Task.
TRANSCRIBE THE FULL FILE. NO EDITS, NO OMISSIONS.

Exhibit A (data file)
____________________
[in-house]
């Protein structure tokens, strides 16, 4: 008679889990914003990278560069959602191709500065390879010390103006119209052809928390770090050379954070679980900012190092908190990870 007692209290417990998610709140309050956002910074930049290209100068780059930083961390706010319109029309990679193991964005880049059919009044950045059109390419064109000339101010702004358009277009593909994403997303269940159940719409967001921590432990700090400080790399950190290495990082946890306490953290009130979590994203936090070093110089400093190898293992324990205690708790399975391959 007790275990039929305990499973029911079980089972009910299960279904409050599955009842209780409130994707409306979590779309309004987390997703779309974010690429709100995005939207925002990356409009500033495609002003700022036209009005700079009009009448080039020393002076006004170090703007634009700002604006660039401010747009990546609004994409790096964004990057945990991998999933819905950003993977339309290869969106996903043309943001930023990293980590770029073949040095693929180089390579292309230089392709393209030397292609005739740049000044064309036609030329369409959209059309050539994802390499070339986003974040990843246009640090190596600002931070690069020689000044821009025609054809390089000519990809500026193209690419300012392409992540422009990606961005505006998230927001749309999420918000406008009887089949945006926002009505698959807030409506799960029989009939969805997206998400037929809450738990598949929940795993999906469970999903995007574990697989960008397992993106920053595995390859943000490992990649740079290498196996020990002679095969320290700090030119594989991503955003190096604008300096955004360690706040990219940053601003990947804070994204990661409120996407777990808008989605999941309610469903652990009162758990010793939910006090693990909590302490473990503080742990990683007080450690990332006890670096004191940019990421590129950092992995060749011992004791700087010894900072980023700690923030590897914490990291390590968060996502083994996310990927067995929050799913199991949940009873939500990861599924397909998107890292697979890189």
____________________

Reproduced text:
[in-house]
């Protein structure tokens, strides 16, 4: 008679889990914003990278560069959602191709500065390879010390103006119209052809928390770090050379954070679980900012190092908190990870 007692209290417990998610709140309050956002910074930049290209100068780059930083961390706010319109029309990679193991964005880049059919009044950045059109390419064109000339101010702004358009277009593909994403997303269940159940719409967001921590432990700090400080790399950190290495990082946890306490953290009130979590994203936090070093110089400093190898293992324990205690708790399975391959 007790275990039929305990499973029911079980089972009910299960279904409050599955009842209780409130994707409306979590779309309004987390997703779309974010690429709100995005939207925002990356409009500033495609002003700022036209009005700079009009009448080039020393002076006004170090703007634009700002604006660039401010747009990546609004994409790096964004990057945990991998999933819905950003993977339309290869969106996903043309943001930023990293980590770029073949040095693929180089390579292309230089392709393209030397292609005739740049000044064309036609030329369409959209059309050539994802390499070339986003974040990843246009640090190596600002931070690069020689000044821009025609054809390089000519990809500026193209690419300012392409992540422009990606961005505006998230927001749309999420918000406008009887089949945006926002009505698959807030409506799960029989009939969805997206998400037929809450738990598949929940795993999906469970999903995007574990697989960008397992993106920053595995390859943000490992990649740079290498196996020990002679095969320290700090030119594989991503955003190096604008300096955004360690706040990219940053601003990947804070994204990661409120996407777990808008989605999941309610469903652990009162758990010793939910006090693990909590302490473990503080742990990683007080450690990332006890670096004191940019990421590129950092992995060749011992004791700087010894900072980023700690923030590897914490990291390590968060996502083994996310990927067995929050799913199991949940009873939500990861599924397909998107890292697979890189």